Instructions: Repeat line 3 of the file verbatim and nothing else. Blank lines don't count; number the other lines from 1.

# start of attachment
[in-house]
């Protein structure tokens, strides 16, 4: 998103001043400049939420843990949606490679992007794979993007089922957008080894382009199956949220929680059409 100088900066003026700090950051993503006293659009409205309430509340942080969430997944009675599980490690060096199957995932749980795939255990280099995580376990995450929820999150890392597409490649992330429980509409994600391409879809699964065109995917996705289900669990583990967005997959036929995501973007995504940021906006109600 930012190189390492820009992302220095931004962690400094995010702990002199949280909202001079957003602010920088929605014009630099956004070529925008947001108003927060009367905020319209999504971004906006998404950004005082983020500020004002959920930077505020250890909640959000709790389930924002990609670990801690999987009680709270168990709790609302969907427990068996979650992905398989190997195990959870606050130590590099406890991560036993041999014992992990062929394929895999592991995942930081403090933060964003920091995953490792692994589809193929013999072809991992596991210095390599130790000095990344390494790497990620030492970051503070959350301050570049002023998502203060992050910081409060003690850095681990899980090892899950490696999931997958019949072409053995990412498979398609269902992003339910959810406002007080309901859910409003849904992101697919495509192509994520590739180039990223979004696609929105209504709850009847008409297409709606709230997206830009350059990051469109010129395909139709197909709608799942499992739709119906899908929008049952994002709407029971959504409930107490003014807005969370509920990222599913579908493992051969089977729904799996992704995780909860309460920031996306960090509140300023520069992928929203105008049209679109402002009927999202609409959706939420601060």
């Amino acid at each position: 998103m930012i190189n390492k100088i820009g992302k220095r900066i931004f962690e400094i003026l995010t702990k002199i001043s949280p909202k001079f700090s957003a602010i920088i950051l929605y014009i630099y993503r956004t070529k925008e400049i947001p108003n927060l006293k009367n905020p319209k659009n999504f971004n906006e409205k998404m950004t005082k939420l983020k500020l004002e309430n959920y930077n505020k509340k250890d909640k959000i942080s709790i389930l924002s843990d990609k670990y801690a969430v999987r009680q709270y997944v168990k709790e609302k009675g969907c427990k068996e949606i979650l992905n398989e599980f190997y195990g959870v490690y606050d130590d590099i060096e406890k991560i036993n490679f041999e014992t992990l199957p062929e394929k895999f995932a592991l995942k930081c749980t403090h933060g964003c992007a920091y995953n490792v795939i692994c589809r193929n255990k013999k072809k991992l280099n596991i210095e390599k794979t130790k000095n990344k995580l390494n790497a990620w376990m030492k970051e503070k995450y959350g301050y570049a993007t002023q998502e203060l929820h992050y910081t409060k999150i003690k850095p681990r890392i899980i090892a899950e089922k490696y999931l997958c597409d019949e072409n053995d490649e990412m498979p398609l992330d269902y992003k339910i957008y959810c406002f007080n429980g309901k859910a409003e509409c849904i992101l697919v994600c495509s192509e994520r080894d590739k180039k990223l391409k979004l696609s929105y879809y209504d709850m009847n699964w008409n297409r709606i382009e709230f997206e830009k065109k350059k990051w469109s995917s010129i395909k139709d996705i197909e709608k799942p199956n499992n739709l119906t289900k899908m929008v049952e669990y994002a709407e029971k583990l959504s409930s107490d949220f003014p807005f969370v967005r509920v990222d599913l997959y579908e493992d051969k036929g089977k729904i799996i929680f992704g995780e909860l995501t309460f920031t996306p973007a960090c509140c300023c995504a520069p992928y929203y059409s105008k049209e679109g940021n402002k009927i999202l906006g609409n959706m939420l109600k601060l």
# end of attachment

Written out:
């Amino acid at each position: 998103m930012i190189n390492k100088i820009g992302k220095r900066i931004f962690e400094i003026l995010t702990k002199i001043s949280p909202k001079f700090s957003a602010i920088i950051l929605y014009i630099y993503r956004t070529k925008e400049i947001p108003n927060l006293k009367n905020p319209k659009n999504f971004n906006e409205k998404m950004t005082k939420l983020k500020l004002e309430n959920y930077n505020k509340k250890d909640k959000i942080s709790i389930l924002s843990d990609k670990y801690a969430v999987r009680q709270y997944v168990k709790e609302k009675g969907c427990k068996e949606i979650l992905n398989e599980f190997y195990g959870v490690y606050d130590d590099i060096e406890k991560i036993n490679f041999e014992t992990l199957p062929e394929k895999f995932a592991l995942k930081c749980t403090h933060g964003c992007a920091y995953n490792v795939i692994c589809r193929n255990k013999k072809k991992l280099n596991i210095e390599k794979t130790k000095n990344k995580l390494n790497a990620w376990m030492k970051e503070k995450y959350g301050y570049a993007t002023q998502e203060l929820h992050y910081t409060k999150i003690k850095p681990r890392i899980i090892a899950e089922k490696y999931l997958c597409d019949e072409n053995d490649e990412m498979p398609l992330d269902y992003k339910i957008y959810c406002f007080n429980g309901k859910a409003e509409c849904i992101l697919v994600c495509s192509e994520r080894d590739k180039k990223l391409k979004l696609s929105y879809y209504d709850m009847n699964w008409n297409r709606i382009e709230f997206e830009k065109k350059k990051w469109s995917s010129i395909k139709d996705i197909e709608k799942p199956n499992n739709l119906t289900k899908m929008v049952e669990y994002a709407e029971k583990l959504s409930s107490d949220f003014p807005f969370v967005r509920v990222d599913l997959y579908e493992d051969k036929g089977k729904i799996i929680f992704g995780e909860l995501t309460f920031t996306p973007a960090c509140c300023c995504a520069p992928y929203y059409s105008k049209e679109g940021n402002k009927i999202l906006g609409n959706m939420l109600k601060l």